….Arrived here in Ecuador….

Arrived here in Ecuador and traversed customs just fine, though our bags where behind us by a few hours, at 6:00 AM on Wednesday. We spent the morning at the local University playing frisbee on their basketball court and talking to students who showed us a good place to get some breakfast. They´ve got some killer fruit here. We then jumped in a cab back to the airport and thankfully had no problem getting our gear. There it was nice and tidy in the American Air baggage cage. Hooray! Once we were set to leave the city, we did. Taking a taxi to the bus station a very friendly kid showed us the proper bus to get on, and promptly took our money in exchange for a ticket and a tip. We got front row seats on the bus that cruized through the hills to the coast, stopping every so often to pick up and drop off – standard bus fare. At one city the bus driver looked at us and started giving us the ¨this is your transfer routine,¨ I think normally I´d have more caution in such an exchange, but they seemed so admit about the whole thing that it was hard not to trust them. They graciously pulled our bags out of the bottom storage and sent us on our way, toward the other bus. This bus crew quickly hiked up the ladder on the side of the bus and pitched both our bags onto the roof with one hand … strong dude, I think my bag is at least 60 pounds. This bus ride was much more cavalier. Fare was collect by an 8 year old and then given to the old woman right next to me who was the curator of the operation. As for roads, they have them, but it´s like driving in Costa Mesa where repair is few and far between. Knowing this, the drivers take the liberty of avoiding every pot hole possible putting us on both left and right shoulders, making it easy to get to know your neighbor. We finally got to Montiañita where, with our bags, we were quite obvious about our arrival. We picked a spot to stay (The Happy Donkey), got our keys, paid our $3.50 and dropped our gear to scope out the rest of the ´town.´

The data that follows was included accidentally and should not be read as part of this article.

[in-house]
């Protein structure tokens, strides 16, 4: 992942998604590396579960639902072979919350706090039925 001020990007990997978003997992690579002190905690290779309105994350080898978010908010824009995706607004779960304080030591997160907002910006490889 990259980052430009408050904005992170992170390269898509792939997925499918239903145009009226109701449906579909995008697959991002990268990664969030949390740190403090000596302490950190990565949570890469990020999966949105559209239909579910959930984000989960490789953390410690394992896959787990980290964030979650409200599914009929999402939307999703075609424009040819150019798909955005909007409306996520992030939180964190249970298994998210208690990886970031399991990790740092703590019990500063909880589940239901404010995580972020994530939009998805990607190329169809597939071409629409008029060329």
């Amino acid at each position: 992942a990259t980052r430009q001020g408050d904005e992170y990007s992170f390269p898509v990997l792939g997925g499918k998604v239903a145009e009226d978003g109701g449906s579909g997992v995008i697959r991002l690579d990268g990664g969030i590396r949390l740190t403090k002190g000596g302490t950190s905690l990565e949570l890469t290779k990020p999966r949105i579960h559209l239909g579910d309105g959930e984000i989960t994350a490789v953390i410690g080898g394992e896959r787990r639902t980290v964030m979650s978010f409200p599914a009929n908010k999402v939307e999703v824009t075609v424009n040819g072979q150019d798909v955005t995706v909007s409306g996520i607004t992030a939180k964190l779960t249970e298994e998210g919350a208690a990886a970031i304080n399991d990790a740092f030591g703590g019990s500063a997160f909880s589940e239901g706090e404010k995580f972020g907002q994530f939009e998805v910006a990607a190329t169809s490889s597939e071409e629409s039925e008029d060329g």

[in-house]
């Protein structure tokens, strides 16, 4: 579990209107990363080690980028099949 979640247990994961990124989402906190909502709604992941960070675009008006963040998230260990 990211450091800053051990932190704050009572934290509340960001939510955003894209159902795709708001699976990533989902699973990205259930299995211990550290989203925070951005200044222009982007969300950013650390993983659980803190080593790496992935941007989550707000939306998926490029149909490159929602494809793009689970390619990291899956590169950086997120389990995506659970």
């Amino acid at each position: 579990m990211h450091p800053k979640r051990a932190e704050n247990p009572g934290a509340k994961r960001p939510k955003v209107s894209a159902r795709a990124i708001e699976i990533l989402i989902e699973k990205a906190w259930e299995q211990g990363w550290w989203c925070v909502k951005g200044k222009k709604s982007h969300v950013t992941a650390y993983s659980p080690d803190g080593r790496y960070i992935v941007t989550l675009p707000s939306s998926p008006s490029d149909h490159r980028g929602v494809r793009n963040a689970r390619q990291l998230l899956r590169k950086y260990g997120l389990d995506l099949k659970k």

I´m not really sure how describe this town. It´s small and it´s touristy for other Ecuadorians. After being here for a number of days I´ve learned that this is the beach city for the locals. The city´s extent is a road, that I´ve dubbed Una Via after the only existent street sign, full of mixed use residential. Bars and shops under hostels and habaticiones, essentially rooms for rent. Outside of Una Via there are a few tiendas, but nothing more than some small homes and the main road. Our hotel was at one end of Una VIa and had a view of the bread shop across the way, it wasn´t so bad for living in Ecuador, but….We met some Canadian ladies who moved into our stay the second night and collectively agreed that we could find better living else where, so now we´re neighbors at a much nicer place down the road.

Today was the third day of surf for us. The first day I was surfing a 6´10´´ and preformed fairly well for not knowing the break, the following day the surfing I did was split between a 9´4´´ (the one I was able to walk the nose on) and a 6´8´´ which I had some rides with. The break here is just like San Clemente, beach breaks with short rides, left or right, and fairly inconsistent save the point. The point is where competitions are held and where all the skilled surfers end up. Not being the best short boarder in Montañita, I´ve yet to experience the point surf, though it looks much better than what I´ve been on so far. Further, I´m officially an international ´Surf Instructor.¨ The Canadians are finishing their 3 month stint in Ecuador here in Montañita and wanted to learn to surf. Of course it´s in their best interest to save the $12 for lessons and enjoy their time in the water with some nice American fellas, so yesterday for our services they paid the rental fees. Thus my first bit of work down here.